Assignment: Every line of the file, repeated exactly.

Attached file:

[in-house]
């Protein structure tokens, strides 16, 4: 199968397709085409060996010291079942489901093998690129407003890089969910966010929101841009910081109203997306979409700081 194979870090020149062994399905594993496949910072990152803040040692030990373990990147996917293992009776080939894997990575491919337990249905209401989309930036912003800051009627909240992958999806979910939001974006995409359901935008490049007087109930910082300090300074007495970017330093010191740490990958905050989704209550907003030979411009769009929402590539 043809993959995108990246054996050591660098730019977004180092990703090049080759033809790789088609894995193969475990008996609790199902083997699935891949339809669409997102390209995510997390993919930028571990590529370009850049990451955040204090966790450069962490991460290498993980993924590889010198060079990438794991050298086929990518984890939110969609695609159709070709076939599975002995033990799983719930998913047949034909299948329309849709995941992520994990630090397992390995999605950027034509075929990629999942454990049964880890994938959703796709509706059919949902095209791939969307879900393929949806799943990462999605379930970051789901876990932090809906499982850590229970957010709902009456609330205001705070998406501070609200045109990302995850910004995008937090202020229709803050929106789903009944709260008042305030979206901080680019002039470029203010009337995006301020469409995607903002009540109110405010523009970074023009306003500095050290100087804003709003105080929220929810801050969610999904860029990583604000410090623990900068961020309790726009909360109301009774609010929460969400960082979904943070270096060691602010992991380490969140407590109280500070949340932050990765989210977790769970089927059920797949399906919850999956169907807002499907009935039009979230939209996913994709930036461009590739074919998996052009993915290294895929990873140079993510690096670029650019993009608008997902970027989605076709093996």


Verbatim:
[in-house]
């Protein structure tokens, strides 16, 4: 199968397709085409060996010291079942489901093998690129407003890089969910966010929101841009910081109203997306979409700081 194979870090020149062994399905594993496949910072990152803040040692030990373990990147996917293992009776080939894997990575491919337990249905209401989309930036912003800051009627909240992958999806979910939001974006995409359901935008490049007087109930910082300090300074007495970017330093010191740490990958905050989704209550907003030979411009769009929402590539 043809993959995108990246054996050591660098730019977004180092990703090049080759033809790789088609894995193969475990008996609790199902083997699935891949339809669409997102390209995510997390993919930028571990590529370009850049990451955040204090966790450069962490991460290498993980993924590889010198060079990438794991050298086929990518984890939110969609695609159709070709076939599975002995033990799983719930998913047949034909299948329309849709995941992520994990630090397992390995999605950027034509075929990629999942454990049964880890994938959703796709509706059919949902095209791939969307879900393929949806799943990462999605379930970051789901876990932090809906499982850590229970957010709902009456609330205001705070998406501070609200045109990302995850910004995008937090202020229709803050929106789903009944709260008042305030979206901080680019002039470029203010009337995006301020469409995607903002009540109110405010523009970074023009306003500095050290100087804003709003105080929220929810801050969610999904860029990583604000410090623990900068961020309790726009909360109301009774609010929460969400960082979904943070270096060691602010992991380490969140407590109280500070949340932050990765989210977790769970089927059920797949399906919850999956169907807002499907009935039009979230939209996913994709930036461009590739074919998996052009993915290294895929990873140079993510690096670029650019993009608008997902970027989605076709093996």